Storm surges coinciding with a high tide can be particularly concerning, add to that a full moon and you have a guarantee of some coastal flooding. The role that rising sea level has in this equation may be more than linear. Some scientists are predicting that rising sea level will also mean higher tidal amplitude in the Gulf of Maine, already home of the world’s highest tides.

The extreme tides, up to 58 feet in the Bay of Fundy, are due to the shape and size of the basin, bounded at its mouth by Georges Banks and the Continental shelf. The resulting tidal resonance happens to be in sync with that of the open ocean.

Dr. David Greenberg of Fisheries and Oceans Canada at the Bedford Institute of Oceanography in Nova Scotia was the principle author of report published in 2012 in the journal Atmosphere-Ocean. The report, titled “Climate Change, Mean Sea Level and High Tides in the Bay of Fundy”, concludes that even in the absence of climate change, the Bay of Fundy and Gulf of Maine can expect to see an increase in high tides. Combined with the impacts of climate change, that tidal increase is expected to be approximately 1.64 feet over the next 50 years, and on the order of 3.28 feet by the end of the century.

Speaking from his Dartmouth N.S. office, Greenberg says, “if a storm surge happens at low tide, nobody cares, at least in the Bay of Fundy.” With variations in tidal range peaking in 18.6 year cycles (referred to as lunar nodal), it would be “bad luck” if surge and highest high tides coincided. The Goundhog Day storm of 1976, which destroyed waterfront businesses in Eastport, was just such an occurrence.

Since the last ice age, over 12,000 years ago, sea level has been higher (by 230 ft.) and lower (by 180 ft.) than present mean sea level. Greenberg explains that after the sea covered Georges Banks between 10,000 and 4,000 years ago the Bay of Fundy began experiencing 80 percent of present tidal range.

Recent geological discoveries in the upper reaches of the Bay of Fundy support an abrupt change in tides following an inundation into Minas Basin, resulting in the additional 20 percent of tidal range. “Oral records of this rapid change have been preserved for over 3400 years in the Legends of Glooscap,” explains Greenberg.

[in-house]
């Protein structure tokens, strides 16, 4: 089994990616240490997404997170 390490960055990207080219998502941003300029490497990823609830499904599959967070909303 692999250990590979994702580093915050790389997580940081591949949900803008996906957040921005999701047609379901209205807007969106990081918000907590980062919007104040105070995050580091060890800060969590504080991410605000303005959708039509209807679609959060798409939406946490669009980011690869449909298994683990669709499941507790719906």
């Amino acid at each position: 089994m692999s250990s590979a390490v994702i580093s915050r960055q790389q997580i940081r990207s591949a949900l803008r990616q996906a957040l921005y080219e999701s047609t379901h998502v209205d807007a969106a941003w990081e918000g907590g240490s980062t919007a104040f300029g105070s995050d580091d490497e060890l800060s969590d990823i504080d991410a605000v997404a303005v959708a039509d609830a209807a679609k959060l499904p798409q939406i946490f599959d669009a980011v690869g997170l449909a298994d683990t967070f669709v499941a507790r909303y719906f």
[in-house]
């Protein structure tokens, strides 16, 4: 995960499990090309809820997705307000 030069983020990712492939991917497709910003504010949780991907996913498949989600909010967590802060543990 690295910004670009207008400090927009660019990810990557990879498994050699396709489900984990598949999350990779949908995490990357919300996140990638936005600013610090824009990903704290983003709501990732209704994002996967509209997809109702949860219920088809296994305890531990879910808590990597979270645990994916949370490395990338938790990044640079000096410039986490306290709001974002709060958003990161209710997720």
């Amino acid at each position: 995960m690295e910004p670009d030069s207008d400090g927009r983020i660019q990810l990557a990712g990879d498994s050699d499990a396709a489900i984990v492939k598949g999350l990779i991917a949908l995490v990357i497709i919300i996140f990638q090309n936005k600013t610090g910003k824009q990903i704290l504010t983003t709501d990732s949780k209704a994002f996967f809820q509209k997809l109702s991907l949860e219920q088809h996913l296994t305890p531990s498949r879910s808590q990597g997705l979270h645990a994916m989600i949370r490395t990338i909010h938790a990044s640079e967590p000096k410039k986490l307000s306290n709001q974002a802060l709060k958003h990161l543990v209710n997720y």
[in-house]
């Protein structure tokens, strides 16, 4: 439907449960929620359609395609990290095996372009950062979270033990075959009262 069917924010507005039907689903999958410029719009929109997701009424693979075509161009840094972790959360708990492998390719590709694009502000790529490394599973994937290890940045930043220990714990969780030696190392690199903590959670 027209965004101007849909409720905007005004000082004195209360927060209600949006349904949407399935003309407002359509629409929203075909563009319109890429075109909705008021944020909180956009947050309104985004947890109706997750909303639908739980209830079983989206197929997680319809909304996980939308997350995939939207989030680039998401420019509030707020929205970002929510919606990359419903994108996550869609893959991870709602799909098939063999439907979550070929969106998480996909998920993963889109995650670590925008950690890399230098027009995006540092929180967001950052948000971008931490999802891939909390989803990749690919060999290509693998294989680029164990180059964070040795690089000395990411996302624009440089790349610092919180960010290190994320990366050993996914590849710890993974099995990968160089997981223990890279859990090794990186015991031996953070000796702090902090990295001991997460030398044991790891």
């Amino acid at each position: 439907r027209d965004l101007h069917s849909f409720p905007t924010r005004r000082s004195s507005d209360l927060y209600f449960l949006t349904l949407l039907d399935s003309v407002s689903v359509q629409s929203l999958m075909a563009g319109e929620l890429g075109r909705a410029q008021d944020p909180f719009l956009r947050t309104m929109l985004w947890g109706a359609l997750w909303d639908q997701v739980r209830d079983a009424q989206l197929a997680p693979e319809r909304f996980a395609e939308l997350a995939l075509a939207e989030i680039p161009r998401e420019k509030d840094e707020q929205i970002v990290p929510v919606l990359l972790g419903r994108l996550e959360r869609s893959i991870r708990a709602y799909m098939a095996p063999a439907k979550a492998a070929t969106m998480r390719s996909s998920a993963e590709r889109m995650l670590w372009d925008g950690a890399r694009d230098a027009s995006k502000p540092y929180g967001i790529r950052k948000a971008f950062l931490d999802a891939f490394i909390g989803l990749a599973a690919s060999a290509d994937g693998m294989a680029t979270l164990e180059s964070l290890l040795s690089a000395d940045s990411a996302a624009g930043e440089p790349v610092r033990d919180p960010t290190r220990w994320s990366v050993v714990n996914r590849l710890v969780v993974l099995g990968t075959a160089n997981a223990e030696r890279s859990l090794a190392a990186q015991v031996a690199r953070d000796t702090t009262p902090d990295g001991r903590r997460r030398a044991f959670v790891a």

By studying data from tidal gauges from Boston to Halifax and throughout the Gulf of Maine, Greenberg has documented a continuing change in tidal range and through tidal models has made his predictions. The model shows “change of relative tidal range all the way through to Boston,” he said.

Art MacKay is an independent Canadian biologist who has lived and worked on Passamaquoddy Bay for over 50 years. He reviewed the recent Greenberg report and was impressed with what he found. “It is based on a solid foundation of research that traces post glacial warming and uplift. It is not just a reaction to the ideas of recent climate change.”

From his earliest jobs monitoring and making recommendations for the Point Lepreau nuclear power plant in southwestern New Brunswick and working on the ground floor of salmon aquaculture, MacKay has studied the region’s coastal ecosystem. “Huge changes are taking place” says MacKay, referring to ever increasing observations of southern species such as the sea squirt, which are found in great numbers on the local sea floor.

MacKay speculates that an increased tidal amplitude will impact the fisheries.

“A higher tide range will mean greater water velocity, that could mean a higher biodiversity which would be a boon to the filter feeding invertebrates.” However, he also warns that the Lepreau nuclear power plant, recently refurbished and
restarted, would be vulnerable to Sandy-like storms that may threaten the coast. “It’s a Fukushima waiting to happen.”

Leslie Bowman is a freelance writer living in Trescott, Maine.